Born and raised in Okinawa during its occupation by the US military, for over three decades Ishikawa has documented narratives of tension, joy, and marginalisation on the southern Japanese island
Following the Japanese surrender at the end of the second world war, the US took control of Okinawa, the southern islands of Japan. In 1971 the islands were handed back to Japanese administration, but the military’s presence is still pertinent today, with army bases occupying almost a fifth of its land.
Born in Okinawa in 1953, Mao Ishikawa grew up hearing stories of soldiers brutalising the local population. Whether intentional or accidental, it seemed that they never faced repercussions. It appeared that the constitution did not protect Okinawans, which made her question their identity within Japan, and whether they were, in fact, Japanese. In her new monograph Bad Ass and Beauty – One Love, which spans 15 series across over three decades of work, Ishikawa explains how this very question led her to photography in the early 1980s. She wanted to document the US bases – which still cover 25 percent of the islands today – and investigate their place and impact on Okinawa and its people.
Ishikawa rose to fame after publishing her first photobook, Hot Days in Camp Hansen!! in 1982. The series was made while working as a hostess in the racially segregated bars that surrounded the military base, and chronicles her and her friends’ relationships with Black American G.I.s. Although the men belonged to an institution whose presence in Japan remains contentious to this day, Ishikawa felt that there were similarities between the treatment of Okinawans by mainland Japanese to that of Black soldiers by the US military. She photographed couples relaxing in bed, enjoying an afternoon at the beach, and drinking in the evening: the work that these men and women did is depicted as just one part of their everyday lives. The local anti-military base movement criticized Ishikawa for her positive depiction of American soldiers, but to this day, the artist insists she can love individuals while despising the wider institution they serve.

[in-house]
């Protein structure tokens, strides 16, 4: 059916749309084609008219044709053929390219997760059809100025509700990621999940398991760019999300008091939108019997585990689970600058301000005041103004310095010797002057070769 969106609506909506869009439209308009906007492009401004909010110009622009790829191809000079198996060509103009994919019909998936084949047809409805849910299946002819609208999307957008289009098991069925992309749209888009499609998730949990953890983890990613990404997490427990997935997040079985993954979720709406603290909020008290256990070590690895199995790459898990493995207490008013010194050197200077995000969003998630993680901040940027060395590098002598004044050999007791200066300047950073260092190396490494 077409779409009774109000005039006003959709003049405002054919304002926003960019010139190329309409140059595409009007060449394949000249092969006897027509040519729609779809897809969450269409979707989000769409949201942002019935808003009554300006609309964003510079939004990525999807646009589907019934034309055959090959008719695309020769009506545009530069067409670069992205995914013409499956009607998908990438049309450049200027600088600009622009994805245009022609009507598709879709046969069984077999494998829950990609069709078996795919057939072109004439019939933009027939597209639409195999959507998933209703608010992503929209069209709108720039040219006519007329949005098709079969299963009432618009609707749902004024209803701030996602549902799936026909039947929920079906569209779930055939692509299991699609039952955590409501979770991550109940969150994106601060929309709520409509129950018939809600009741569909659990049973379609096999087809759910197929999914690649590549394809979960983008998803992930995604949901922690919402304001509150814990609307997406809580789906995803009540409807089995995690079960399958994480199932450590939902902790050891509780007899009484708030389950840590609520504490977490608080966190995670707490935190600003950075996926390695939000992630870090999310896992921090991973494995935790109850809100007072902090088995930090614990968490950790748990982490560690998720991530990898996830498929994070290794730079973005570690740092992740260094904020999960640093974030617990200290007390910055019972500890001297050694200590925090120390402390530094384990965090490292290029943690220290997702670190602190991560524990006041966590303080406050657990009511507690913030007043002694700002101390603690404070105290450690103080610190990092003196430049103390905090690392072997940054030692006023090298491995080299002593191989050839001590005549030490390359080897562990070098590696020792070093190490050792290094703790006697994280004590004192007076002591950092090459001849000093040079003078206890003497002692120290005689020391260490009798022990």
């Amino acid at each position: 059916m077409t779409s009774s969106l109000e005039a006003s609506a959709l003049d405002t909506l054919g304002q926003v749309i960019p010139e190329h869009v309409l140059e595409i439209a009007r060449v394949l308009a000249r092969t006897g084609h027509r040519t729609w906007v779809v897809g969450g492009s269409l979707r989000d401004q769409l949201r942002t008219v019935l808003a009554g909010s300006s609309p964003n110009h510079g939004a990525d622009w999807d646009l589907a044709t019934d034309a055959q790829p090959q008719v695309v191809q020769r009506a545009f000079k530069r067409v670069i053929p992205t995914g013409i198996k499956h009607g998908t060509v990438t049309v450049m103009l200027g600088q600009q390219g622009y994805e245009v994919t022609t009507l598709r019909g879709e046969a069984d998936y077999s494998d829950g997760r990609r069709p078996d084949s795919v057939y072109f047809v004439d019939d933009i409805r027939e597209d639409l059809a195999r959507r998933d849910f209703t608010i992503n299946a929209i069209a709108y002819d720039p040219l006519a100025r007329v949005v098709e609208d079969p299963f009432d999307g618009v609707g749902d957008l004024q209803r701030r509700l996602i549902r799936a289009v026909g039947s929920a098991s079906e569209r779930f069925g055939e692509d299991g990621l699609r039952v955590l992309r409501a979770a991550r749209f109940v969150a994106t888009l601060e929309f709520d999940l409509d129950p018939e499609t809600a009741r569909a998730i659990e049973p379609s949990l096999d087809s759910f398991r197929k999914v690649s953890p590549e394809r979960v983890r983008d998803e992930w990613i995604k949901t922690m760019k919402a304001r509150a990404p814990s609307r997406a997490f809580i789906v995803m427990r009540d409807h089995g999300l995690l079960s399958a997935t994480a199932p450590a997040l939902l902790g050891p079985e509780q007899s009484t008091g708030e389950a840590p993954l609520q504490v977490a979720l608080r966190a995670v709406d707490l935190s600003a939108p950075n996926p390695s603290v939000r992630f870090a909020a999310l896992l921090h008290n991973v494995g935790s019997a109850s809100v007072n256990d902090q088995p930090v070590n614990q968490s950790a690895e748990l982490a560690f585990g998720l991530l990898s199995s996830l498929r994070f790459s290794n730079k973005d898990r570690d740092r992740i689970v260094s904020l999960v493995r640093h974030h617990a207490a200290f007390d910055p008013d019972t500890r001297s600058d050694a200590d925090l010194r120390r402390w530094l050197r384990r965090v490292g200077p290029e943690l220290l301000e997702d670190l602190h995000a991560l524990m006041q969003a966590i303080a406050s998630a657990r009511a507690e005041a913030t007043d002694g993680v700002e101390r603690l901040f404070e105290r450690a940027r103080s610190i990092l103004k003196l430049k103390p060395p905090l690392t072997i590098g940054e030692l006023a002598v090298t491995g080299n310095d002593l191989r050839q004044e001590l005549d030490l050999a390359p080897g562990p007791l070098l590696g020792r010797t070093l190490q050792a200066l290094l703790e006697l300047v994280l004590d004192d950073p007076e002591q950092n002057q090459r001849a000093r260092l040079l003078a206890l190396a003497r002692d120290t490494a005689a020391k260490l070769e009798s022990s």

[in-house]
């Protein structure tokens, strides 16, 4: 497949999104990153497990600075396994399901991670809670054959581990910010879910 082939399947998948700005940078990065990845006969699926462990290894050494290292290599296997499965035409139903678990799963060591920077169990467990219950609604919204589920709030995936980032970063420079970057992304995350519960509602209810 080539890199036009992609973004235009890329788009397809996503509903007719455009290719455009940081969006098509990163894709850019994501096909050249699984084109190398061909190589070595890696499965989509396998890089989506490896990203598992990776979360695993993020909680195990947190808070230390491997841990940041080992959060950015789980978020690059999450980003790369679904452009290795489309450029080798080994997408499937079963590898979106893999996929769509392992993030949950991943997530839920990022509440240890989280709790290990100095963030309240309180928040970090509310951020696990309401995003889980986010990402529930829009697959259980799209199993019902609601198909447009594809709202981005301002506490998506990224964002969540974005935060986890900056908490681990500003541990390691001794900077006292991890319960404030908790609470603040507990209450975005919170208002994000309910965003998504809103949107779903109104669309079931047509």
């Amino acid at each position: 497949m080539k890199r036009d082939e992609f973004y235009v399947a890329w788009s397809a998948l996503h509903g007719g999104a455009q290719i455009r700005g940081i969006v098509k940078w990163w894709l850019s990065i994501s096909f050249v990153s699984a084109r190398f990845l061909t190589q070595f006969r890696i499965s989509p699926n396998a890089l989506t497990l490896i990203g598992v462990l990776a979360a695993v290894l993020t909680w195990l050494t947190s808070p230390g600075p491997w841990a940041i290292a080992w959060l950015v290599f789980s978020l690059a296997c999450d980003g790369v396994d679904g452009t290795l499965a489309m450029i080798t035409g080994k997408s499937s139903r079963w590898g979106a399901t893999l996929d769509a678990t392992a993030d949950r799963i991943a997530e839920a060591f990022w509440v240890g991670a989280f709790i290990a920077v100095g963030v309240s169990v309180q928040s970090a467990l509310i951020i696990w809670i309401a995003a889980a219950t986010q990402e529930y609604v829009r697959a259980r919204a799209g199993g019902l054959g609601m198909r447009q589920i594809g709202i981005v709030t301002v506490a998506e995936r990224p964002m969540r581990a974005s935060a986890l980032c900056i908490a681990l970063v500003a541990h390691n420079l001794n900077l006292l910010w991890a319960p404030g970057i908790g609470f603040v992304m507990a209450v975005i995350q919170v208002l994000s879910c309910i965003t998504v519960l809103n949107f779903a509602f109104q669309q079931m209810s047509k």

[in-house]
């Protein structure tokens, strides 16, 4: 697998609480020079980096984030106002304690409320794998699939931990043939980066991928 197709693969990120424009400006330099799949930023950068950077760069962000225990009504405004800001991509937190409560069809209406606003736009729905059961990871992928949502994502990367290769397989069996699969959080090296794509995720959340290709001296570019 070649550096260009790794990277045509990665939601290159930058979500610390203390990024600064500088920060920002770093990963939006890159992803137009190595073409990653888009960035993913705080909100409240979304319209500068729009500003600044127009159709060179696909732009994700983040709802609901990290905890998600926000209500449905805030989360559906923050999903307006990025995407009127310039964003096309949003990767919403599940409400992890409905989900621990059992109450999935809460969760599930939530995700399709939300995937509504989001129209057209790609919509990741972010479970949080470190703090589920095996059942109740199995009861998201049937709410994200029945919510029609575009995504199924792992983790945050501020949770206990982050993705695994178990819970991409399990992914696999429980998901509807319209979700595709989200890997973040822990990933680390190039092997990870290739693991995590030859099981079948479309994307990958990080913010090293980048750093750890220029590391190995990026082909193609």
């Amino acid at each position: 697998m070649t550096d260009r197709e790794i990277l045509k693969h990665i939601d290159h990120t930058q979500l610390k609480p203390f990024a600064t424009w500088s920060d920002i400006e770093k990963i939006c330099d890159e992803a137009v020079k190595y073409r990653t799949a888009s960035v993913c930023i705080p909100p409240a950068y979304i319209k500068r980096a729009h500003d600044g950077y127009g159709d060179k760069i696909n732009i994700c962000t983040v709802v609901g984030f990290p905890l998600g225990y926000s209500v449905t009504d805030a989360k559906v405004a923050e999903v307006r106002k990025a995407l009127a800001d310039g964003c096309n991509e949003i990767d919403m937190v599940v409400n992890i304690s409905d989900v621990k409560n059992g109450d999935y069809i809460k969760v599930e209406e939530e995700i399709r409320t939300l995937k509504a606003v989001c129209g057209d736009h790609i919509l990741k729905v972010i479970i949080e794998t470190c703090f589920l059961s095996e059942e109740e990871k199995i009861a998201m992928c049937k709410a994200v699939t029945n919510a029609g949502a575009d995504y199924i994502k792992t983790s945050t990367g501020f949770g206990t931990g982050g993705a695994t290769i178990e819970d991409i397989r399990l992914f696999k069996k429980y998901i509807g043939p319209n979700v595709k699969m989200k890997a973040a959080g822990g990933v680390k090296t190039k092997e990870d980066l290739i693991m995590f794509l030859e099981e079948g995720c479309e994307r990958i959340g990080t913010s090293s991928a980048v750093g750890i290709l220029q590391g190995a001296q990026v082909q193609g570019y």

Since then, Ishikawa has developed a diverse and nuanced practice on borders and differences. After the publication of Hot Days in Camp Hansen!!, she visited a Black American G.I. friend in Philadelphia, to understand how he became a soldier stationed in Okinawa. In the resulting series, Life in Philly’s (1986), scenes of unabashed joy are set against a backdrop of poverty and marginalisation, sharing common themes to Ishikawa’s work on communities in Japan, suggesting that people are not so different after all.
Another notable series included in Ishikawa’s latest monograph is A Port Town Elegy (1990), for which she photographed the dockworkers and fishermen who blew off steam at a bar she ran in Okinawa. The stench of beer almost emanates from the photos, yet Ishikawa manages to capture the moment before regret starts to form, when everything seems possible and everyone is wonderful. Philippine Dancers (1988-89), meanwhile, documents the Filipinos who eventually replaced Okinawan women in the entertainment districts surrounding the US bases, as their wages were lower due to their immigration status. The series suggests competitiveness between the girls during work hours, but camaraderie when off duty.
Ishikawa depicts activities that may be considered shameful in Japan, such as prostitution, inebriation, and interracial relations, in a manner that is frank and tender. She focuses on the joy each subject feels, rather than the disapproval of onlookers. “Human beings have an ugly face and a beautiful face,” Ishikawa writes in the monograph. “They tell you lies and they tell you the truth. They are sweet, and they are violent. All of these things make a person. I want to see everything.”
Bad Ass and Beauty – One Love by Mao Ishikawa is published by T&M Projects. Ishikawa is currently exhibiting her work at Okinawa Prefectural Museum and Art Museum until 06 June 2021.